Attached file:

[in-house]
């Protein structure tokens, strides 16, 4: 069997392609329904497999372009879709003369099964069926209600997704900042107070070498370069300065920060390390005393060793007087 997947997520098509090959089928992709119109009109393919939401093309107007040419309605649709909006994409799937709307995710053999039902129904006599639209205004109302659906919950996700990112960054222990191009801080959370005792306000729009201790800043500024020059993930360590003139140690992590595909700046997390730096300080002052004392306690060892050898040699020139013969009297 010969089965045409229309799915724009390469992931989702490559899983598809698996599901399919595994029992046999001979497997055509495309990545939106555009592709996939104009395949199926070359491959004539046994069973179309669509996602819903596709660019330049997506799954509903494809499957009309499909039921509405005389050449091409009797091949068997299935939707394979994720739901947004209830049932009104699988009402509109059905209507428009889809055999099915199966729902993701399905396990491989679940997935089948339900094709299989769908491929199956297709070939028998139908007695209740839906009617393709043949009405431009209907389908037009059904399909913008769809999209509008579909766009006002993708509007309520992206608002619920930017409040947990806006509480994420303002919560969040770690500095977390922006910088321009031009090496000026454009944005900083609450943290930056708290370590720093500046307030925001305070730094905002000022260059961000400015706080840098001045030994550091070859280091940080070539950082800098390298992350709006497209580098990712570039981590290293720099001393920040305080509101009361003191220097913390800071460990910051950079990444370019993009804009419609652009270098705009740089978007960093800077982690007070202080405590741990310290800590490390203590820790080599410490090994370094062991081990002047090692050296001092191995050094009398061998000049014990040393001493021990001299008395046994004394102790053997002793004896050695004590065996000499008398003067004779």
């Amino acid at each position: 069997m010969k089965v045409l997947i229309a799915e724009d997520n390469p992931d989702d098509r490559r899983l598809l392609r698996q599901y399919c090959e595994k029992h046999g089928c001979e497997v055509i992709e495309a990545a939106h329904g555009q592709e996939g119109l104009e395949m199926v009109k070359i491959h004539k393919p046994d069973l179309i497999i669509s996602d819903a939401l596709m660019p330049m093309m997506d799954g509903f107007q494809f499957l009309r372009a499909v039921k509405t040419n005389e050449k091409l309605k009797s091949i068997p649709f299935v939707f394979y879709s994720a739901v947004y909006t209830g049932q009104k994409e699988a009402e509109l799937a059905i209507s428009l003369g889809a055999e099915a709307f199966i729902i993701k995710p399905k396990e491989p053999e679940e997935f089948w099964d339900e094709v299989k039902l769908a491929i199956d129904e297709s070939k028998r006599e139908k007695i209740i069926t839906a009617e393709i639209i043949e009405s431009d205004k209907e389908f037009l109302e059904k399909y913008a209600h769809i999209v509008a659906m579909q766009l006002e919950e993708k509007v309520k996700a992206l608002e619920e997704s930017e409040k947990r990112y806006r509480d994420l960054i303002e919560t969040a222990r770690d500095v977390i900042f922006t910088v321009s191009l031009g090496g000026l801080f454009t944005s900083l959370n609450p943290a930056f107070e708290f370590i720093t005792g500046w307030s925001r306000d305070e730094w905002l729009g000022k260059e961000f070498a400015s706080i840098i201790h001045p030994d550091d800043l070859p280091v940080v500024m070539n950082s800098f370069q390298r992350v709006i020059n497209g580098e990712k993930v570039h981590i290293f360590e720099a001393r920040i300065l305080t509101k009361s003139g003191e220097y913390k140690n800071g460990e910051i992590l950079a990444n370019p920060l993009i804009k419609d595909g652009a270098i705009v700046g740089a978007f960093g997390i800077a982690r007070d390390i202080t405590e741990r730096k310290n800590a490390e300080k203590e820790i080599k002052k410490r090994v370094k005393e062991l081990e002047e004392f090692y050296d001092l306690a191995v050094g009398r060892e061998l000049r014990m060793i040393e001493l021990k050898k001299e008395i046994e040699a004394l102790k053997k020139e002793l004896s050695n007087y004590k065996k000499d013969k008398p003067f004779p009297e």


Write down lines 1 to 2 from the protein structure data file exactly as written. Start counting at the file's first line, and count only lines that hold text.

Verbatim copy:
[in-house]
């Protein structure tokens, strides 16, 4: 069997392609329904497999372009879709003369099964069926209600997704900042107070070498370069300065920060390390005393060793007087 997947997520098509090959089928992709119109009109393919939401093309107007040419309605649709909006994409799937709307995710053999039902129904006599639209205004109302659906919950996700990112960054222990191009801080959370005792306000729009201790800043500024020059993930360590003139140690992590595909700046997390730096300080002052004392306690060892050898040699020139013969009297 010969089965045409229309799915724009390469992931989702490559899983598809698996599901399919595994029992046999001979497997055509495309990545939106555009592709996939104009395949199926070359491959004539046994069973179309669509996602819903596709660019330049997506799954509903494809499957009309499909039921509405005389050449091409009797091949068997299935939707394979994720739901947004209830049932009104699988009402509109059905209507428009889809055999099915199966729902993701399905396990491989679940997935089948339900094709299989769908491929199956297709070939028998139908007695209740839906009617393709043949009405431009209907389908037009059904399909913008769809999209509008579909766009006002993708509007309520992206608002619920930017409040947990806006509480994420303002919560969040770690500095977390922006910088321009031009090496000026454009944005900083609450943290930056708290370590720093500046307030925001305070730094905002000022260059961000400015706080840098001045030994550091070859280091940080070539950082800098390298992350709006497209580098990712570039981590290293720099001393920040305080509101009361003191220097913390800071460990910051950079990444370019993009804009419609652009270098705009740089978007960093800077982690007070202080405590741990310290800590490390203590820790080599410490090994370094062991081990002047090692050296001092191995050094009398061998000049014990040393001493021990001299008395046994004394102790053997002793004896050695004590065996000499008398003067004779």